Boy, did it rain last night. It's still raining this morning, so everyone stays in their tent and gets a little more rest. Finally, around 9:00 the rain stops. My great isolated camp site is now a small pond with my tent right in the middle of it. The bathtub floor in my tent must be waterproof, because the inside of my tent remained dry while my tent has been sitting all night in water an inch or two deep. Darcy is still not feeling well today, so he heads on down the trail early. The rest of us decide to check out the wall inscriptions by the creek. They are pretty neat. We even find one from John Hance. Adrian is sick today also and believes it is from some food he ate yesterday. He was unable to eat breakfast this morning.
While we are looking at all the wall inscriptions, we hear a large roar. All of us immediately think a flash flood is coming down the creek. However, the water flow is much less than the sound it is making. A few years ago I almost got flushed out of Ojojojo Canyon in a real flash flood.
Lucky for us the water flow is fairly low as we scramble to get to the other side of Hance Creek to reach the trail. Once up on top, we head to the north.
In a little while, we come to Darcy sitting beside the trail. He is still feeling very badly and thinks it would be wise for him to turn back. We visit a while and then continue up the trail while he heads back to Hance Creek.
The low clouds and fog make for a great picture of a shrouded Angel's Gate.
We round Ayer Point and make our way into Mineral Canyon. I've always thought it has the most beautiful red walls, reminiscent of the ones on the New Hance Trail in Red Canyon.
While taking a rest break, an older gentlemen (Henry) comes walking up the trail. He has been hiking for a week and has seen plenty of rain. His plan is to camp tonight at Page Springs, but it seems pretty late to make it that far today. Maybe he will join Darcy at Hance Creek tonight. We round the corner above the River and make our way through a huge boulder field. It takes a lot longer to get below all the rocks than I thought it would.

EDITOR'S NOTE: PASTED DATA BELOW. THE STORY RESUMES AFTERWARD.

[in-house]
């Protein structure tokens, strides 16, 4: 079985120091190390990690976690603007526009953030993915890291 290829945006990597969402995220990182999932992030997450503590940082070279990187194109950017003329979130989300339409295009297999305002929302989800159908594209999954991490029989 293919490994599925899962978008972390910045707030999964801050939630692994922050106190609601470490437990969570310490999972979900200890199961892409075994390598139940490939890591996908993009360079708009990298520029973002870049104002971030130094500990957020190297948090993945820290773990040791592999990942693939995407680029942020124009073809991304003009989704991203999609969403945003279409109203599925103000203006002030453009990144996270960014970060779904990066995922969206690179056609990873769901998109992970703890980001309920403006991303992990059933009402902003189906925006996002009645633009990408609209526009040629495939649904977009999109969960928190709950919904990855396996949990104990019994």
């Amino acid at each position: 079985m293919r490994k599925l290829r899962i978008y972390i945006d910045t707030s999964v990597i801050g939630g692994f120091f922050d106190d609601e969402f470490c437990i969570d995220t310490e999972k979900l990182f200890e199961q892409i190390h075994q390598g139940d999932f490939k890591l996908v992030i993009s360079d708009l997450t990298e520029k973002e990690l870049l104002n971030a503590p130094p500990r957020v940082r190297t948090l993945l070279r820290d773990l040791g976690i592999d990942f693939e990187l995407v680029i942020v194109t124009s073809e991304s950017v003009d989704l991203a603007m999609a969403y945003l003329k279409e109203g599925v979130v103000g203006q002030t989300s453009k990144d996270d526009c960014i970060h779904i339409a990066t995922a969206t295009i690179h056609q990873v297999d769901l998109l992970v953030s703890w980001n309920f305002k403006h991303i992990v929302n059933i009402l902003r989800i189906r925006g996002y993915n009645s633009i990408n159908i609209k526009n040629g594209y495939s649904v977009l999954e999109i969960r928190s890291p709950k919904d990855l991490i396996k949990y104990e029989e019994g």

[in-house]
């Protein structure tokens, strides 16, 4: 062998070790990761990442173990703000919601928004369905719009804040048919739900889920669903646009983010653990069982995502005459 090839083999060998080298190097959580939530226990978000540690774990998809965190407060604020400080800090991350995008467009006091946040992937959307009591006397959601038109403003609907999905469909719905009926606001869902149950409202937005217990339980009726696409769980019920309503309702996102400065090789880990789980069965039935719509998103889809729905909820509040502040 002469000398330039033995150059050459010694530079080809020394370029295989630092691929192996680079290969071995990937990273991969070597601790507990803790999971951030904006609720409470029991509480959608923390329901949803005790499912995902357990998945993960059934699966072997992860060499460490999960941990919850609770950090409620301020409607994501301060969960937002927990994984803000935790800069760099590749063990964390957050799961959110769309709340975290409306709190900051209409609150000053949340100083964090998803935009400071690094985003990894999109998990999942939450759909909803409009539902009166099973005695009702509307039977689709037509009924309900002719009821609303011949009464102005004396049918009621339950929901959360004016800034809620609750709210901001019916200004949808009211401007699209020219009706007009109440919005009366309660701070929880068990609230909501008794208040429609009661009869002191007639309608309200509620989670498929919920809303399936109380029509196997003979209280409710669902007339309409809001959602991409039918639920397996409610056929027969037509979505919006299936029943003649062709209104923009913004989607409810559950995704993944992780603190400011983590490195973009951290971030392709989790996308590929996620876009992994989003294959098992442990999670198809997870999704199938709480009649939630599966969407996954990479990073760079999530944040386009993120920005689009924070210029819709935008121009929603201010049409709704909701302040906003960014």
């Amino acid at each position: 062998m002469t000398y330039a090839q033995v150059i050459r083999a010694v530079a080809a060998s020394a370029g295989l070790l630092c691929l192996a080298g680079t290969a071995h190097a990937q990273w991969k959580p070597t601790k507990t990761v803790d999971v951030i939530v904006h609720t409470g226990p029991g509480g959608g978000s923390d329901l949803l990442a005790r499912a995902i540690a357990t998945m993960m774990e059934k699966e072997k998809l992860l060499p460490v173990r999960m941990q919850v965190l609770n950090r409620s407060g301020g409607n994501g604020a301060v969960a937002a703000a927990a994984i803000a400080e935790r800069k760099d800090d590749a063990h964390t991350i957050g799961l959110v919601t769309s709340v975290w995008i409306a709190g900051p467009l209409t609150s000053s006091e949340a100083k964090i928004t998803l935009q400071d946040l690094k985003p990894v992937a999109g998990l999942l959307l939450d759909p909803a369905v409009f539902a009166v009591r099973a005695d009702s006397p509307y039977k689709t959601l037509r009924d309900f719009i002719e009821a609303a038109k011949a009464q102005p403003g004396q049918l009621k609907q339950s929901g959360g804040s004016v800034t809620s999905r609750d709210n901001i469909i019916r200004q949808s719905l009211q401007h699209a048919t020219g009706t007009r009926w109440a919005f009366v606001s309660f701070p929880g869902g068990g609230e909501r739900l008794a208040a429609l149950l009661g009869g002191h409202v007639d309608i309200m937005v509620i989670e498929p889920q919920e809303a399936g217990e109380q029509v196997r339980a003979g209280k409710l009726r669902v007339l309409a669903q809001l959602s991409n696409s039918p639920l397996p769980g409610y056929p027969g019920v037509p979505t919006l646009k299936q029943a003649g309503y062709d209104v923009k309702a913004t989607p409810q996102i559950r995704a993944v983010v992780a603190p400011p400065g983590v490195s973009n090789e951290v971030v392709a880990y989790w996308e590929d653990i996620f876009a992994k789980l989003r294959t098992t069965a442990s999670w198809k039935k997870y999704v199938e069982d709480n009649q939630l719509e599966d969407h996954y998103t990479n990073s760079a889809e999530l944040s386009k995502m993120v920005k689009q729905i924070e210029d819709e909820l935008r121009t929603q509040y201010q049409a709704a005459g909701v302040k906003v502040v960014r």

It's still about a quarter-mile to Hance Rapids, but this spot is so nice and level that we elect to make camp right here. The first thing we do is fill a bucket with River water so the silt can start to settle out. I have heard of putting alum in muddy water to aid in filtering, but this is my first time to actually try it.
This is a fantastic camp spot right next to the River with smooth sand, so we set up our tents. Several girls are camped about a hundred yards to the east. They are all out sunbathing in bikinis sans tops. Craig announces that he is going to venture over to Hance Rapids to see if the creek is flowing clear water. None of us is buying that lame story.
This camp spot even has a great kitchen area. Yikes!! I find a big rat right next to my tent. Upon closer inspection, it turns out to be a stuffed toy animal that Emily brought. She is quite the prankster.
In about an hour, the water in our bucket has settled enough that we can start filtering. That trick of adding a little alum to the muddy water worked great. Without it, we might not have been able to filter until morning.
After being sick all day, Adrian finally throws up and feels a lot better. Maybe he is now over what may have been some food poisoning.
Tomorrow will be our hardest day. We have to get past the Papago Slide and Wall and hike almost ten miles to Cardenas Creek.
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